by Justin Brooks, who is the founder of the California
Innis's Project. It's called You Might Go to Prison Even
Though You're Innocent. So it's a really powerful book. Justin
is a great lawyer, a great friend of the movement,
and a great man. And I strongly recommend this book
for anyone who wants to learn more about this amazing topic.

It's called You Might Go to Prison Even Though You're
Innocent by Justin Brooks.

Speaker 3 (33:27):
Oh my god, it's been amazing having you. As we
say in Hawaiian, Mahalo nuila, my brother, you are doing
your thing.

Speaker 4 (33:36):
Yeah, well, right back, Gatsian. Thanks for having me on here,
and I'm excited to hear our episode.

Speaker 3 (33:46):
Today's message of Hope and Healing goes out to Corey
Wise and Tron McCrae, Raymond Santana, Kevin Richardson, and Usef Salom.
They were just kids between the ages of fourteen and sixteen,
and when the wheels of the criminal legal system ran
them over, it changed them in some ways that can
never be fixed.

Speaker 2 (34:07):
And today's umula also goes out to Triscia Miley, whose
life was turned horrifically upside down that night in April
nineteen eighty nine, but yet she still somehow manages to persevere.
She even ran the New York Marathon in nineteen ninety five,
saying that she felt like she had quote reclaimed.

Speaker 3 (34:27):
Her park, the Central Park five now go by the
Exonerated five. Raymond, Kevin, and Yusef have become activists and
pushed for videotaped interrogations. Yusef serves on the board for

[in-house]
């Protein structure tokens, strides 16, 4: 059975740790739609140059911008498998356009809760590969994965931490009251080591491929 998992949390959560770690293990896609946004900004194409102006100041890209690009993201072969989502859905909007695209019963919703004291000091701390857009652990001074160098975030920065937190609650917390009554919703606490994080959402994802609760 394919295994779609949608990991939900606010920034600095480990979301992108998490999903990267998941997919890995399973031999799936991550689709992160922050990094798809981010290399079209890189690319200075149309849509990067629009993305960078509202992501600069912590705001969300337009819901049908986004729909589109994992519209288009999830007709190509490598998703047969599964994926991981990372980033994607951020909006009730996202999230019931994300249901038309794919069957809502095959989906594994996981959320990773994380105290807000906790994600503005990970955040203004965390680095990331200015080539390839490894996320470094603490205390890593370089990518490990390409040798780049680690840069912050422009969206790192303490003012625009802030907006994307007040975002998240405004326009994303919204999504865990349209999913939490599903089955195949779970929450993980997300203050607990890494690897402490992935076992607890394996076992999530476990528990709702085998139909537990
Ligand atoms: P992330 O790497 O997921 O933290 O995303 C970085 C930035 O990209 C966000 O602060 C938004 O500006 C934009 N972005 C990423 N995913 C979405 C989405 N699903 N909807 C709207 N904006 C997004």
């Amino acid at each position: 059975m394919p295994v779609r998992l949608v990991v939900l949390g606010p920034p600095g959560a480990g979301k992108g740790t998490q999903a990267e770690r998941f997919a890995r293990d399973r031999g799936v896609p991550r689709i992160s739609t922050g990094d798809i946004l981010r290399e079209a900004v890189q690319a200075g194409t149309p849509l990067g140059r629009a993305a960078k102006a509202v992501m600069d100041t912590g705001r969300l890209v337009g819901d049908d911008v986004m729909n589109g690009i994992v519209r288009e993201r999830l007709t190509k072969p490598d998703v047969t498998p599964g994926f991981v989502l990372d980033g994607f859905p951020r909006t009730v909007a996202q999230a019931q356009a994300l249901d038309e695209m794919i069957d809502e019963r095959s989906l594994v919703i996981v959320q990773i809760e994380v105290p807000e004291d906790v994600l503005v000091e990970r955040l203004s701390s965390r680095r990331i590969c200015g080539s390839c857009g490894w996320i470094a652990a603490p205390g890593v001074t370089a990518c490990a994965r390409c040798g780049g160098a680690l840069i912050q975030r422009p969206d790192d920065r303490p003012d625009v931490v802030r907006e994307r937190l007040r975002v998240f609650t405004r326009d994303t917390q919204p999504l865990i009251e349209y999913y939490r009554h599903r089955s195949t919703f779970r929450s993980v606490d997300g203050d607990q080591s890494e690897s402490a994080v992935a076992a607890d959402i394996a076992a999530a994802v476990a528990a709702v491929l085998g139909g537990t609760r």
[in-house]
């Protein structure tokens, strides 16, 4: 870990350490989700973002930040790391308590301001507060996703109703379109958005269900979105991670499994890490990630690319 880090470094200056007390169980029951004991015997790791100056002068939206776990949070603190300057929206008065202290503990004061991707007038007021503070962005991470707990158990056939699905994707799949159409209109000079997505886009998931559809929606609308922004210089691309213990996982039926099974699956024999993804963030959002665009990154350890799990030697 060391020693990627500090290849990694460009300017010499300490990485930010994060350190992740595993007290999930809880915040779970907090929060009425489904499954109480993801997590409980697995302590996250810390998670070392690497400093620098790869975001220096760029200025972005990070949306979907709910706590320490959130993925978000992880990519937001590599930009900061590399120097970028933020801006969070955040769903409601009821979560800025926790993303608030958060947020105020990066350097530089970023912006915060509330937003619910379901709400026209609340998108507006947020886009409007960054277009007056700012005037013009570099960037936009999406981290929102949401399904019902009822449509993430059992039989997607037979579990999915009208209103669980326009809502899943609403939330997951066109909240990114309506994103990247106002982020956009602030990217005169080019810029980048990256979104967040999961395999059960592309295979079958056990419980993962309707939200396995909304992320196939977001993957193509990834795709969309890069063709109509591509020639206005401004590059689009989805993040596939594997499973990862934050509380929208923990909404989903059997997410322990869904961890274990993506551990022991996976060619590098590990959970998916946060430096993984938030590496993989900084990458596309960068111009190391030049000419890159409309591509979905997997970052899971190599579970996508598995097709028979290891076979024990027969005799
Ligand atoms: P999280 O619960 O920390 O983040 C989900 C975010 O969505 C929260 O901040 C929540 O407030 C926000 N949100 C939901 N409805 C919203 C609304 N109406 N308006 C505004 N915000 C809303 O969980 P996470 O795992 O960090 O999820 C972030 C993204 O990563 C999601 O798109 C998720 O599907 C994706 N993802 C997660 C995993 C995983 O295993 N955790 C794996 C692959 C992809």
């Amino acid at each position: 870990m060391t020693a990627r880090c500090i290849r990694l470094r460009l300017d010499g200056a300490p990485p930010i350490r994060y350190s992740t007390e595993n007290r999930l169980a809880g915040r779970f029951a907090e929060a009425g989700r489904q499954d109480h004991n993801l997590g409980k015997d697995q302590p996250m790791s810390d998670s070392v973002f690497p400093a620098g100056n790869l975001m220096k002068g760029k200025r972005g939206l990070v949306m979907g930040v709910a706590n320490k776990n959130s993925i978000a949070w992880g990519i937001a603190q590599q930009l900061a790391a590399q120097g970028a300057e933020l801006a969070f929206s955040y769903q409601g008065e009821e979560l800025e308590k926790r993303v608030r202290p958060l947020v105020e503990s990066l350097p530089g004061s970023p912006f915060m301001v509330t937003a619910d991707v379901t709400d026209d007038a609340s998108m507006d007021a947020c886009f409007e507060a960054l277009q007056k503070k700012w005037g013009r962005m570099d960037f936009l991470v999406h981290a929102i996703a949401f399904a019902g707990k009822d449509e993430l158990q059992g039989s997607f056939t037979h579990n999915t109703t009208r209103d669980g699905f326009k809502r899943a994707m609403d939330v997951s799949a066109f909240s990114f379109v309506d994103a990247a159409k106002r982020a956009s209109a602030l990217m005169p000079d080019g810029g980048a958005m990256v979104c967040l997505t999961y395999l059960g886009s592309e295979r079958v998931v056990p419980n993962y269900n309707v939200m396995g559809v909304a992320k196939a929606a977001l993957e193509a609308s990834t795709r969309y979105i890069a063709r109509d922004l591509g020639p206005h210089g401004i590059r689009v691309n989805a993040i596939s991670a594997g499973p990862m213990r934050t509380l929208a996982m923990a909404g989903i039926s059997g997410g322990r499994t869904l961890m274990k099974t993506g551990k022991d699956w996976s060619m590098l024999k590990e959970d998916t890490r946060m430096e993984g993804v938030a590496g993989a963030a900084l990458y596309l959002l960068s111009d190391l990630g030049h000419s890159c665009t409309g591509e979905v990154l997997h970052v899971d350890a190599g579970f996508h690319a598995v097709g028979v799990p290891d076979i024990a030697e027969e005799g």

the Innocence Project, which is dedicated to freeing the innocent
and preventing wrongful convictions. And Corey works as a social

justice reform advocate, and in twenty fourteen he donated one
hundred and forty thousand dollars of his settlement to the
Innocence Project. And Atron is a loving husband and father
of six and now lives a quiet life.

Speaker 2 (35:05):
All six of these individuals have survived tragedy and put
in the work to make the world a better place.
And so to all of you who do the work,
onward and upward, emua, emua. Well that's our show for today.

We'd love to hear what you thought about today's discussion
and if there's a case you'd like for us to.

Speaker 3 (35:31):
Cover, find us on social media or email us at
Facingevil Pod at Tenderfoot dot tv.

Speaker 2 (35:37):
And one small request if you haven't already, please find
us on iTunes and give us a good rating and
a good review. If you like what we do, your
support is always cherished.

Speaker 6 (35:48):
Until next time, Aloha.

Speaker 1 (36:08):
Facing Evil is a production of iHeartRadio and Tenderfoot TV.
The show is hosted by Russia Pacquerero and Avet Gentile.
Matt Frederick and Alex Williams our executive producers on behalf
of iHeartRadio, with producers Trevor Young and Jesse Funk, Donald
albright In Payne Lindsay our executive producers on behalf of

Tenderfoot TV, alongside producer Tracy Kaplan. Our researcher is Carolyn Talmadge.
Original music by Makeup and Vanity Set. Find us on
social media or email us at Facingevilpod at Tenderfoot dot tv.
For more podcasts from iHeartRadio or Tenderfoot TV, visit the
iHeartRadio app, Apple Podcasts, or wherever you listen to your

favorite shows.